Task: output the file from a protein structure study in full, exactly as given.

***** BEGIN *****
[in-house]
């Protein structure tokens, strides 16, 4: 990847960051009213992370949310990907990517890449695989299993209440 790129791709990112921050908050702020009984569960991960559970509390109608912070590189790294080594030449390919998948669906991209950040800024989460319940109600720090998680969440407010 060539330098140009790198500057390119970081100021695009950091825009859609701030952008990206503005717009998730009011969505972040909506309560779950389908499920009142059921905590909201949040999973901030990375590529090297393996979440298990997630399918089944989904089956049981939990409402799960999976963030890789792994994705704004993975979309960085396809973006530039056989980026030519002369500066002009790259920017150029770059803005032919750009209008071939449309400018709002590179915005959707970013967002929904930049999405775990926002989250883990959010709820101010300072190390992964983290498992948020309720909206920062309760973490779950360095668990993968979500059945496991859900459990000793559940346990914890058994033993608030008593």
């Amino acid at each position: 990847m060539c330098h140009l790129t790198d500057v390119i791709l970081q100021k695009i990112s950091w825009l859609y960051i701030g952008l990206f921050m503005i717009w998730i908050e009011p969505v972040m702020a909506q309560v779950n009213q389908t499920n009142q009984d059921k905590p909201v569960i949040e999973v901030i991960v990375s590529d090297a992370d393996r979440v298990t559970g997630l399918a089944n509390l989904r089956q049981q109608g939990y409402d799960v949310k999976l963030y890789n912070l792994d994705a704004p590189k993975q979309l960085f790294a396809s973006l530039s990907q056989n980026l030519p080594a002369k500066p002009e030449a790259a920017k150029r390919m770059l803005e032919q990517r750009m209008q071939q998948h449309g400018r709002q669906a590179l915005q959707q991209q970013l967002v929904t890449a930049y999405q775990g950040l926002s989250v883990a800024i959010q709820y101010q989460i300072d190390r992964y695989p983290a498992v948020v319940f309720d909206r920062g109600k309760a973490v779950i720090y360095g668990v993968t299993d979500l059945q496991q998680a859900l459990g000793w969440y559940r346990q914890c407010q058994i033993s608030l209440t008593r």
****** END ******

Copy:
[in-house]
């Protein structure tokens, strides 16, 4: 990847960051009213992370949310990907990517890449695989299993209440 790129791709990112921050908050702020009984569960991960559970509390109608912070590189790294080594030449390919998948669906991209950040800024989460319940109600720090998680969440407010 060539330098140009790198500057390119970081100021695009950091825009859609701030952008990206503005717009998730009011969505972040909506309560779950389908499920009142059921905590909201949040999973901030990375590529090297393996979440298990997630399918089944989904089956049981939990409402799960999976963030890789792994994705704004993975979309960085396809973006530039056989980026030519002369500066002009790259920017150029770059803005032919750009209008071939449309400018709002590179915005959707970013967002929904930049999405775990926002989250883990959010709820101010300072190390992964983290498992948020309720909206920062309760973490779950360095668990993968979500059945496991859900459990000793559940346990914890058994033993608030008593």
């Amino acid at each position: 990847m060539c330098h140009l790129t790198d500057v390119i791709l970081q100021k695009i990112s950091w825009l859609y960051i701030g952008l990206f921050m503005i717009w998730i908050e009011p969505v972040m702020a909506q309560v779950n009213q389908t499920n009142q009984d059921k905590p909201v569960i949040e999973v901030i991960v990375s590529d090297a992370d393996r979440v298990t559970g997630l399918a089944n509390l989904r089956q049981q109608g939990y409402d799960v949310k999976l963030y890789n912070l792994d994705a704004p590189k993975q979309l960085f790294a396809s973006l530039s990907q056989n980026l030519p080594a002369k500066p002009e030449a790259a920017k150029r390919m770059l803005e032919q990517r750009m209008q071939q998948h449309g400018r709002q669906a590179l915005q959707q991209q970013l967002v929904t890449a930049y999405q775990g950040l926002s989250v883990a800024i959010q709820y101010q989460i300072d190390r992964y695989p983290a498992v948020v319940f309720d909206r920062g109600k309760a973490v779950i720090y360095g668990v993968t299993d979500l059945q496991q998680a859900l459990g000793w969440y559940r346990q914890c407010q058994i033993s608030l209440t008593r």